Communities of the Beatitudes

On Tuesday of Holy Week, Catholics from across the Diocese of Jefferson City gathered together to celebrate the annual Chrism Mass, at which the priests of the diocese renew the promises made at their ordination and the bishop blesses the holy oils which will be used in all the parishes of the diocese to celebrate the sacraments in the coming year. It was truly a beautiful celebration, and I was glad to see a few families from Saint Vincent de Paul Parish present, in addition to Fr. Joe and myself and the deacons.
On the same day, Bishop McKnight also promulgated a pastoral letter addressed to the entire Diocese of Jefferson City entitled Shaping Our Future Together: Parishes on Mission Together as Communities of the Beatitudes. With his letter, he officially promulgated a new three-year diocesan pastoral plan, as well as the pastoral plans of the five deaneries of the diocese, including the Southwest Deanery, of which Saint Vincent de Paul Parish is a part. The new diocesan pastoral plan continues to address the themes of our previous pastoral plan: strengthening participation in the life of our parishes through stewardship, strengthening our awareness and practice of co-responsibility for the mission of the Church, and strengthening our parishes as centers of charity and sanctuaries of mercy. You can read more about the concrete diocesan and deanery plans to address these goals at

In his pastoral letter, Bishop McKnight offered a reflection on the Beatitudes, central to Jesus’ Sermon on the Mount, as the spiritual framework for these diocesan and deanery pastoral plans. He wrote:

The various Beatitudes given are forms of the first and fundamental Beatitude, “poverty of spirit,” which brings salvation to those who embrace it. All of them are moments that draw the Holy Spirit to us and when we are closest to God (hence, they are true “Beatitudes” or “blessed opportunities” that bring a deeper meaning to life and spiritual satisfaction like nothing else). Those who mourn, who are meek, who hunger and thirst, who are merciful, clean of heart, peacemakers and who suffer persecution all experience a poverty of spirit, which comes with its own blessing.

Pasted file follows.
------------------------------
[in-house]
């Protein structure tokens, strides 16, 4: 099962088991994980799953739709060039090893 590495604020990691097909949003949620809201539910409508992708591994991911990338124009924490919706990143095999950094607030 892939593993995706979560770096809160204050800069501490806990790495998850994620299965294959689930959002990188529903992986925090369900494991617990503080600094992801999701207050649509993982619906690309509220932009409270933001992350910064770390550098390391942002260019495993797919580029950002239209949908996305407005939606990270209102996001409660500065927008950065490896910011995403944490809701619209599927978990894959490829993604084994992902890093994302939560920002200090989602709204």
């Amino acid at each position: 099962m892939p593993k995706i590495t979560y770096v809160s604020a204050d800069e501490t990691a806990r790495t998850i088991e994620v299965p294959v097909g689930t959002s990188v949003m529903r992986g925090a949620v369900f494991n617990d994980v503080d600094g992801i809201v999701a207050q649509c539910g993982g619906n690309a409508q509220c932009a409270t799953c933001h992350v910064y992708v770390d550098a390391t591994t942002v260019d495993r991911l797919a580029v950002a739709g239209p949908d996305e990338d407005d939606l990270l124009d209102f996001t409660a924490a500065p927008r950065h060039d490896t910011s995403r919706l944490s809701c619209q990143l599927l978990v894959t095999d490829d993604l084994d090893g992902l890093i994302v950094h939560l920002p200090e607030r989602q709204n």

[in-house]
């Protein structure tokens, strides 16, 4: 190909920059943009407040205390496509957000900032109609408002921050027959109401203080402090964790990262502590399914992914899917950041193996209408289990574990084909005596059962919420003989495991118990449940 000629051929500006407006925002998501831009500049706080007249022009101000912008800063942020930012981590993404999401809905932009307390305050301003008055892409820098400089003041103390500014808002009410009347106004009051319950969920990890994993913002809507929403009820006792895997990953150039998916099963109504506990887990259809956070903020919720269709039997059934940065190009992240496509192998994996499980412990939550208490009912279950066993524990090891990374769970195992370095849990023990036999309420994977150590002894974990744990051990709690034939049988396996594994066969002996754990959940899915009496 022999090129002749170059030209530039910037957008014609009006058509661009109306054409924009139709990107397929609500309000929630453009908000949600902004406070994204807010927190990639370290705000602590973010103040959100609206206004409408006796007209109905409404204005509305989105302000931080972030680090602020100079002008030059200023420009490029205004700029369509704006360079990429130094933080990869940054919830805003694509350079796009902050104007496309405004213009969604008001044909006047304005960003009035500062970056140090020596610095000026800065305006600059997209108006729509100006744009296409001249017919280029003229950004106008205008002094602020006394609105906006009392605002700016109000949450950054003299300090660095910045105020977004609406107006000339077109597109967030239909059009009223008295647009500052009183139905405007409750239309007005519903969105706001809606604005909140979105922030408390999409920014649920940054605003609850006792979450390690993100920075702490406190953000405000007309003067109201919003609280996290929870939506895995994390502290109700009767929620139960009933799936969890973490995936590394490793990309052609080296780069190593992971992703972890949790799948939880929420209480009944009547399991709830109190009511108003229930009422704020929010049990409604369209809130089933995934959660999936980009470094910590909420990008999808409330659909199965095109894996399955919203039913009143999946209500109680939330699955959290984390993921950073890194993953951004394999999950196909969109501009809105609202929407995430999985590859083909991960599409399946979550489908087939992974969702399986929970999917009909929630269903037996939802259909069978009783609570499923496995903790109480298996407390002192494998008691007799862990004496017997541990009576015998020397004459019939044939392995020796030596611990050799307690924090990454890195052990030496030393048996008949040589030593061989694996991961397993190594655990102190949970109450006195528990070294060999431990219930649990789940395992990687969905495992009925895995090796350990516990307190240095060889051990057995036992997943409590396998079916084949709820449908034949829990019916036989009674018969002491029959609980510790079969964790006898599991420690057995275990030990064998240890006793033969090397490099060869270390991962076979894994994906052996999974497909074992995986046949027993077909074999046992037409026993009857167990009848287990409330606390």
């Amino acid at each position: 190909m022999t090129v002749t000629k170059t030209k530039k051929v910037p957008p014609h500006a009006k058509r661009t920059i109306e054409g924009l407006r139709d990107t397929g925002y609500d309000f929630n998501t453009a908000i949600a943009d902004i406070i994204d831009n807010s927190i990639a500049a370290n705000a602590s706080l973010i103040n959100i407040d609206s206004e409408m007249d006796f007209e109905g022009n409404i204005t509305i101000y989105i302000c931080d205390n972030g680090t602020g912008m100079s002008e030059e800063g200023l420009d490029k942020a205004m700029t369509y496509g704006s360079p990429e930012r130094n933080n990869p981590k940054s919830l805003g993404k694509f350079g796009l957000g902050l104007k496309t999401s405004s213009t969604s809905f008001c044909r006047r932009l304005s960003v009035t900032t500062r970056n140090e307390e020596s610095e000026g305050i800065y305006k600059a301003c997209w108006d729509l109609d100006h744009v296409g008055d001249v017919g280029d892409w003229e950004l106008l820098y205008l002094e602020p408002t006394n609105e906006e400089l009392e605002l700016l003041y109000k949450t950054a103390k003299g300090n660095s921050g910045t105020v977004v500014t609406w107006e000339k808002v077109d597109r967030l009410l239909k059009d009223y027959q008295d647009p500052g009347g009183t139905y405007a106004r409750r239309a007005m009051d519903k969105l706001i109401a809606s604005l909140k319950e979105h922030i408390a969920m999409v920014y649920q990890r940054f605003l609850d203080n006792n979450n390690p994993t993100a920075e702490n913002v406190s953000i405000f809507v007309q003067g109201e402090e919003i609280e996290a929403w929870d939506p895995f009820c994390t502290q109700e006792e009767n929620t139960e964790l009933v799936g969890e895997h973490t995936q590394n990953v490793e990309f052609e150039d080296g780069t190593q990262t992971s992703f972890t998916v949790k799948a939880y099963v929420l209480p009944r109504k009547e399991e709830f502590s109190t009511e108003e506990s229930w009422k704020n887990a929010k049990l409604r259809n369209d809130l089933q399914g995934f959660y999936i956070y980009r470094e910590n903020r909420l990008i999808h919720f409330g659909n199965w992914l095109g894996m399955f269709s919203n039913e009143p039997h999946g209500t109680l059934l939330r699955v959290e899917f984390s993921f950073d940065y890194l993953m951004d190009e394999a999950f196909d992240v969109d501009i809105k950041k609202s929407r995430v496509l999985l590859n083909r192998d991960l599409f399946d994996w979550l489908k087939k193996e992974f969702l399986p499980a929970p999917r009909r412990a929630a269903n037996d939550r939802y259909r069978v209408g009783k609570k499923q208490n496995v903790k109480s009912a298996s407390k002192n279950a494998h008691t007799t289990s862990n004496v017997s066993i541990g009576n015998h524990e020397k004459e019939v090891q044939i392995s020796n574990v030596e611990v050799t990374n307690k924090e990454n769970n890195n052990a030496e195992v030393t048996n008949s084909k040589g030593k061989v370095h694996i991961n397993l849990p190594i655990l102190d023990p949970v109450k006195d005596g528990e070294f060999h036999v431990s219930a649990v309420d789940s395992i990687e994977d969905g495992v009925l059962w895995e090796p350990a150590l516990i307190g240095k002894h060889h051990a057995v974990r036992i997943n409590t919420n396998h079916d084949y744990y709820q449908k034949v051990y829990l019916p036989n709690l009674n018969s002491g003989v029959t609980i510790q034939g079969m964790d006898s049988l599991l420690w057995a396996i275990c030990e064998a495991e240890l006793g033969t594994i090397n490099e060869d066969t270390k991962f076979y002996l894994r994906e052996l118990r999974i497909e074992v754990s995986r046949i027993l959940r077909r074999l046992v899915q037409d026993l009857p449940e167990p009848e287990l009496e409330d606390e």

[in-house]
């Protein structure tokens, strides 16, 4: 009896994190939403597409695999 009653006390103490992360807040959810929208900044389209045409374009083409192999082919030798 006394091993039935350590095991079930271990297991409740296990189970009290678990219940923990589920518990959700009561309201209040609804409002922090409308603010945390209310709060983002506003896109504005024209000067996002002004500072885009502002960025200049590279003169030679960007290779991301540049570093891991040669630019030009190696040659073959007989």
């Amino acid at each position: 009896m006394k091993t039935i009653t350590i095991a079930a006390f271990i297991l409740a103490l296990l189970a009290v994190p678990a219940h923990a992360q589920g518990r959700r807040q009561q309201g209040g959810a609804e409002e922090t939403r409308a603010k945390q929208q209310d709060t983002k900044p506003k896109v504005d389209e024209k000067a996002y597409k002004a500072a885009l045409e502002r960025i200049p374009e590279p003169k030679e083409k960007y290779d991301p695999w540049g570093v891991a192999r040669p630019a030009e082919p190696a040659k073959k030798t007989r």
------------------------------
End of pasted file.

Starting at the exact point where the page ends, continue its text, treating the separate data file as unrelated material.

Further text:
Our Lord provides the perfect example of the Beatitudes in his own life and ministry. The many ways in which he gave himself, culminating in his Passion, Death and Resurrection, manifests how he was perfect as his heavenly Father is perfect. We, however, are struggling disciples who are on the path of conversion to live out and embrace the Beatitudes more readily and fully in our lives. Whenever we follow the Lord’s command to take up our cross daily and follow him, or to die to ourselves like a grain of wheat, we experience the most meaning in our lives as Christians and are closest to the Lord, receiving all the blessings of the kingdom.

The Beatitudes thus stand as key moments in people’s lives that draw the attention and consolation of the Holy Spirit. As “another Christ” and the Body of Christ, we too, both individually and as a community of believers, should be drawn to all individuals who are in the throes of one or more of the Beatitudes, just as our Lord was. The pillars of stewardship, especially hospitality and service, support these evangelizing efforts. We fulfill our mission as Church only when we become a community of the Beatitudes wherein we accompany those who grieve the death of a loved one with the Church’s funeral rites; when we foster reconciliation in peacemaking and the practice of mercy; when we stand in solidarity with those pushed to the margins of society because their human dignity is not fully acknowledged; we are true disciples of the Lord when we exhibit the gift of fortitude when persecuted for the sake of the Gospel. We should avoid at all costs any appearance of mere commercial transactions whenever we provide services as a Church for anyone marked by the Beatitudes.

Just as we are on paths of individual conversion to a life of the Beatitudes, so we are on a synodal path as the Church together, at times imperfect in our communion, participation and mission, but assured and guaranteed the assistance of the Holy Spirit. Our pastoral plans can be the means by which we become a community of the Beatitudes as we are centers of charity and sanctuaries of mercy.

These two images – “centers of charity and sanctuaries of mercy” and “a community of the Beatitudes” – provide great food for thought and prayer for us as a parish. I can easily think of so many ways that these images already describe Saint Vincent de Paul Parish, but I encourage us to take seriously Bishop McKnight’s challenge:

I ask for the commitment from each Catholic in our diocese to seriously reflect on what their role is in helping to make these plans a reality. Everyone is also asked to prayerfully consider how they and their families can engage more deeply in a stewardship spirituality by becoming more engaged in their parishes.